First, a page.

For the third year in a row, the Doomsday Clock — an annual indicator of the world’s vulnerability to catastrophe — remains fixed at 100 seconds to midnight, it was announced Thursday, but the lack of movement shouldn’t be mistaken for a positive sign, scientists warned.
“Steady is not good news,” said Sharon Squassoni, a professor at George Washington University and member of the Bulletin of the Atomic Scientists, the Chicago-based nonprofit organization that created the clock 75 years ago.
“We are stuck in a perilous moment — one that brings neither stability nor security. Positive developments in 2021 failed to counteract negative, long-term trends,” she said.
Designed to convey how close the human race is to destroying itself, the Doomsday Clock was originally largely concerned with nuclear annihilation. Today, the clock’s position also reflects the threats posed by climate change, disruptive technologies and biological hazards.
At Thursday’s announcement, members of the Bulletin’s Science and Security Board, which determines the clock’s position, shared some of the issues that led to their decision.
In 2021, a “staggering onslaught” of climate disasters offered a glimpse of what’s to come, said Raymond Pierrehumbert, physics professor at the University of Oxford.
Yet nations continue to invest in fossil fuels, he said. And while commitments toward net zero carbon emissions were made at last year’s climate summit in Scotland, those commitments “mean nothing if they’re not backed up by firm action,” said Pierrehumbert, who singled out the U.S. for failing to take the lead.
All signs also point to a burgeoning nuclear arms race, said Scott Sagan, a professor at Stanford University. India and Pakistan are building up their arsenals, Iran is stockpiling uranium, China and North Korea won’t come to the table for talks, and the U.S. has been far too complacent about nuclear security, as evidenced by the Jan. 6 insurrection, he said.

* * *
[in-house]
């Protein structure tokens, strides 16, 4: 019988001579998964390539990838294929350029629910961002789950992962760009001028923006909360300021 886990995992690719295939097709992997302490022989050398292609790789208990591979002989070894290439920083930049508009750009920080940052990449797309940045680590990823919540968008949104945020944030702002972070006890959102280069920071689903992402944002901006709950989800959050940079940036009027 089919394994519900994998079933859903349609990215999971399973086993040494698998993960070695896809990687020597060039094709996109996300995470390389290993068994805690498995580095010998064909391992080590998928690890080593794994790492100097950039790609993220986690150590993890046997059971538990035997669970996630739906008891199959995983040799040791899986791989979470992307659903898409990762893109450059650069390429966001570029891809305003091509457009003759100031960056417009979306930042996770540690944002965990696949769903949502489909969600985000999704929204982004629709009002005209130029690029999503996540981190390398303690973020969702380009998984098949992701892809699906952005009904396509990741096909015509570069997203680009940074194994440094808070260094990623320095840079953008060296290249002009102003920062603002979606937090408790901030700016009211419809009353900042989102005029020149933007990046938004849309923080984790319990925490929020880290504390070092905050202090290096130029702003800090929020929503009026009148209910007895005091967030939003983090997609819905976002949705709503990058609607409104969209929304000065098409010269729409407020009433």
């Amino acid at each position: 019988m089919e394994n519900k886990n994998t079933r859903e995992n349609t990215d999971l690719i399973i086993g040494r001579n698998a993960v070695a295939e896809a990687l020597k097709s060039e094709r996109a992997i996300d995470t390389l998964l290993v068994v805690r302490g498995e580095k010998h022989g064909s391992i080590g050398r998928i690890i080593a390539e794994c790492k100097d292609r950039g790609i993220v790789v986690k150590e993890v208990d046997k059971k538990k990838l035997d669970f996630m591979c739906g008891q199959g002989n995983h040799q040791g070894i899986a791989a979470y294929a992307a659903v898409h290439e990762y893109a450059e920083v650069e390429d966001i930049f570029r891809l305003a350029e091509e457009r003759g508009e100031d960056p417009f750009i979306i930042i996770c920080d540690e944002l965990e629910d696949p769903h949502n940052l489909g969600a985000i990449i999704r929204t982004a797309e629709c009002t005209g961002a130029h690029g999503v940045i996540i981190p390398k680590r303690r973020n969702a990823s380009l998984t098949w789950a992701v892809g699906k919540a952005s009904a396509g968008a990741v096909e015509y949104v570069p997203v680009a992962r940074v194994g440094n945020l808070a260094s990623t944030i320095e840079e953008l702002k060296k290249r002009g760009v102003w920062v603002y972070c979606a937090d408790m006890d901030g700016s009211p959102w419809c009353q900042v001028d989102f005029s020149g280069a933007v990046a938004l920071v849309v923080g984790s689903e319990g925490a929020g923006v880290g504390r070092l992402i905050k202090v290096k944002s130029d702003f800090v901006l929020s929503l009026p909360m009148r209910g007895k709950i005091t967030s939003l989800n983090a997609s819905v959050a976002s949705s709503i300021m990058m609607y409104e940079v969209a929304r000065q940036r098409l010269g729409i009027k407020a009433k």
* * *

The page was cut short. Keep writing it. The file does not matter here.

What creators of the clock couldn’t have envisioned back in 1947 was the powerful communications technology that now exists at everyone’s fingertips, with few if any checks or balances.
“We do not know what we are doing with this colossal new tool we have been given,” said science writer Hank Green.
The staggering spread of disinformation has led to a fractured society, added Herb Lin, professor of cyber policy and security at Stanford University.
“This is not a world governed by reason or reality,” said Lin, “and the behavior of social media companies has changed hardly at all.”
COVID-19 caught the entire world off guard, which it wouldn’t have if governments had paid attention to previous outbreaks of SARS and MERS, said Asha George, executive director of the Bipartisan Commission on Biodefense.
Now, while countries are still dealing with one virus, they should be preparing for the next, she said. They should be increasing security at labs, to prevent an accidental or intentional breach, and they should be addressing the vulnerabilities that allowed COVID-19 to spread.
The Doomsday Clock was initially set at seven minutes to midnight. The farthest position was 17 minutes to midnight in 1991 at the end of the Cold War; the closest is its current setting.
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